One of our clients introduced a new product to the marketplace 10 years ago. The product was wildly successful—and for most of the decade, they had the marketplace to themselves.
Then, suddenly, a couple of competitors released their own versions of the product. Unlike the client—a relatively small and independent manufacturer—the competitors have big marketing budgets designed to quickly capture a sizable share of the market.
The competition may not be an existential threat to a small manufacturer, but it’s a real one. They were upset. They did the hard work of introducing a new product and creating a market that hadn’t previously existed—and now their competitors were swooping in to profit from their hard work.
Reporters started asking the smaller company about their outsized competition. The smaller client didn’t want to project anger or anguish—neither is in their company’s DNA—but they felt disingenuous pretending that they were happy about it.
Here’s an approach that would have allowed them to be honest, but not petulant:
“It’s no surprise that after releasing our product 10 years ago, others would take notice of the customer response and come out with their own versions. We’re going to continue doing what we’ve always done—making the highest-quality product in the marketplace while refusing to take even the shortest of shortcuts. Our customers value our track record of investing in our employees and our community and know what quality looks like—and we’re going to keep delivering it for them.”
This message achieves five things:
1. It diminishes the reporter’s storyline.
The opening three words (“It’s no surprise”) are intended to shift the story’s narrative by acknowledging the obvious. Without those words, the storyline would almost certainly include a dash of David-versus-Goliath hyperbole with phrases such as “challenging turning point,” “major new threat,” or the dreaded question: “Can they survive?” Beginning with “It’s no surprise” is an attempt to recast this story as far less dramatic—and thoroughly anticipated.
2. It casts the story as one of leaders and followers.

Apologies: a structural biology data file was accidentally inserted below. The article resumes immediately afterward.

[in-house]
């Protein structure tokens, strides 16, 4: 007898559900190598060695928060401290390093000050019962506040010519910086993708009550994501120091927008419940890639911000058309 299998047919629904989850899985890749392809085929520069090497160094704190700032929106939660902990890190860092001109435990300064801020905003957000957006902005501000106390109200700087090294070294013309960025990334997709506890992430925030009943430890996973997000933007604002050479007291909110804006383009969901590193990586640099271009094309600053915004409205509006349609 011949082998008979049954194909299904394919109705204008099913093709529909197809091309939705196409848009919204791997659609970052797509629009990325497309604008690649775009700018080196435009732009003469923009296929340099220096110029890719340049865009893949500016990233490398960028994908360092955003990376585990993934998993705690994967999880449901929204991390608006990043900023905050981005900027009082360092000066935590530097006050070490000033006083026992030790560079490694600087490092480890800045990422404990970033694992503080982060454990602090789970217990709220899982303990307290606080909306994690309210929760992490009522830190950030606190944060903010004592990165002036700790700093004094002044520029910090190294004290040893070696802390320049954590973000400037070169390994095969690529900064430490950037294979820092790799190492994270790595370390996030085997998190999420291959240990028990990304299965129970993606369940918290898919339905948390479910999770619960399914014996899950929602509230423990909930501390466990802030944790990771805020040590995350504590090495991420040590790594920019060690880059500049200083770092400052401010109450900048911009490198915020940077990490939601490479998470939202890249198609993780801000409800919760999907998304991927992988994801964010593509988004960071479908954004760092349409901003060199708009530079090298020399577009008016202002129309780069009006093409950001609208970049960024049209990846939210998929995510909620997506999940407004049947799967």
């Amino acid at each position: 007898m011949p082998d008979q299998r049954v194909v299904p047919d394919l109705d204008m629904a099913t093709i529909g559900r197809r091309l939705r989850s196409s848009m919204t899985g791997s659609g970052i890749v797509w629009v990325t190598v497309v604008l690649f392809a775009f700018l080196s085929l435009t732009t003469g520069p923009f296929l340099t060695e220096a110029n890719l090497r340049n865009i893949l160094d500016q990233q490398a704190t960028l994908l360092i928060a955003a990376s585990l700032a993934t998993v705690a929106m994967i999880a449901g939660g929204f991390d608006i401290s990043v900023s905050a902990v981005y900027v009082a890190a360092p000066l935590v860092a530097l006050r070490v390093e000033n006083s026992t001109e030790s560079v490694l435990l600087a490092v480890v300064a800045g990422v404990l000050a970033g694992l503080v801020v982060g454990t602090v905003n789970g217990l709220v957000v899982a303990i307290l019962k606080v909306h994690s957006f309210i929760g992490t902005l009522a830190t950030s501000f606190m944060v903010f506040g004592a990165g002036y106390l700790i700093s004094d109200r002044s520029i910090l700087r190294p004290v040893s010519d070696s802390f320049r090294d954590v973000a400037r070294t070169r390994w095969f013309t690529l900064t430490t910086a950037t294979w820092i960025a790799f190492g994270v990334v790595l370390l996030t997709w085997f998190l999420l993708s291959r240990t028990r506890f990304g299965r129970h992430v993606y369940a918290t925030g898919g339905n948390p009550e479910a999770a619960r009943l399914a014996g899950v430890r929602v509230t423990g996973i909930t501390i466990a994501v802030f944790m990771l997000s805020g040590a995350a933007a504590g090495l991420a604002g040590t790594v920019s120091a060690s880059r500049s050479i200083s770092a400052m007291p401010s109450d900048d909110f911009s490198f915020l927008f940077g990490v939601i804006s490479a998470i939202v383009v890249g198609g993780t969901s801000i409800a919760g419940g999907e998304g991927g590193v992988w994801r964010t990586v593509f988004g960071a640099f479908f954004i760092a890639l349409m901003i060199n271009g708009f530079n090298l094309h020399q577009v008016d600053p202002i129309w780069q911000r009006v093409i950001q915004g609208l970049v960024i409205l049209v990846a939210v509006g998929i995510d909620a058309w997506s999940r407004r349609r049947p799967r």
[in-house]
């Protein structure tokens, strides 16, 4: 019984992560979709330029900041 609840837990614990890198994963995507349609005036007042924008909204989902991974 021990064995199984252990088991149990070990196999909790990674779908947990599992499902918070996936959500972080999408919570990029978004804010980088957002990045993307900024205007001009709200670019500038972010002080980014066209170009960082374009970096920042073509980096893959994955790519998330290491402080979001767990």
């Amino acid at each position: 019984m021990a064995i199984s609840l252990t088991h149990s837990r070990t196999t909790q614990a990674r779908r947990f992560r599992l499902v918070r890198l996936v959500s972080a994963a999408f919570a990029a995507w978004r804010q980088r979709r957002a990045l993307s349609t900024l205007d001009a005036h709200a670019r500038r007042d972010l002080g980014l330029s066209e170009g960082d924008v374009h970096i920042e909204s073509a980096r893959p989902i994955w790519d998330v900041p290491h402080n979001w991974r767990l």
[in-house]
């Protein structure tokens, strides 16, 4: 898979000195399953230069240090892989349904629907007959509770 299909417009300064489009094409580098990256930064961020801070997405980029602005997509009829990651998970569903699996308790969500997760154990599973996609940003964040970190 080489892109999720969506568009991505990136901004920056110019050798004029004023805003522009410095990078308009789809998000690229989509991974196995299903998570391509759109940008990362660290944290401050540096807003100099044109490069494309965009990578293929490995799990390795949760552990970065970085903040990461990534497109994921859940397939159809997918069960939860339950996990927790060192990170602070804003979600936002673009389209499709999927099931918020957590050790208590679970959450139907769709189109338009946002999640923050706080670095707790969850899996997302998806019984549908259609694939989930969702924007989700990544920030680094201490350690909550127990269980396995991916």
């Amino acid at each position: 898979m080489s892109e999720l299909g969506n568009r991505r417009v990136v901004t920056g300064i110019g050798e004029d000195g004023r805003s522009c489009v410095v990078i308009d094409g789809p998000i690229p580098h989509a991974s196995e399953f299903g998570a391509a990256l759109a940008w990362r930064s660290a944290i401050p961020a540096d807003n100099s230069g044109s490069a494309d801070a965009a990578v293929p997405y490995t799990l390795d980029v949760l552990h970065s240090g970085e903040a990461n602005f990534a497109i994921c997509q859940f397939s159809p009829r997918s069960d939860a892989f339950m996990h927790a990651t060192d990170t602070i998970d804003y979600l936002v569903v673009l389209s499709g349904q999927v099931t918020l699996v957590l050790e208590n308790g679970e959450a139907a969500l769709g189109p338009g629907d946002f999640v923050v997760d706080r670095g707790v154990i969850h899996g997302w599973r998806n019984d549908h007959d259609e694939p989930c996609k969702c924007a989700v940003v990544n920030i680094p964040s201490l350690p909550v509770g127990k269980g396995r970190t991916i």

The clear implication in the opening line is this: We’re the originals; they’re hitching their wagons to our star.
3. It invokes the notion of shortcuts.
This statement focuses squarely on the company’s commitment to quality and never accuses its competitors of taking shortcuts. Yet, the mere mention of the term “shortcuts” injects a contrast into the reader’s mind, and therefore, into the media bloodstream. If asked in a follow-up question whether it thinks their competitors are taking shortcuts, the company could plausibly deflect the charge—and offer an example of its extraordinary manufacturing process that sets its product apart.
4. Remind customers that their purchase supports an independent company that treats its people and community well.
It’s never stated that many big corporations don’t share that same commitment—but the implication cuts through.
5. Take the high ground.
Given the four points above, this final point might seem like a contradiction, but re-read the statement above. Two of the three sentences focus solely on the company’s commitment to quality. The other sentence (the first) acknowledges the competition but doesn’t attack it. Yes, there are implications and differentiators in the statement—but not a single sharp elbow.
What would you add or change to this statement, PR Daily readers?
Brad Phillips is president of Phillips Media Relations, which specializes in media and presentation training. He is author of the Mr. Media Training Blog, (where a version of this article originally appeared) and two books: “The Media Training Bible” and “101 Ways to Open a Speech.”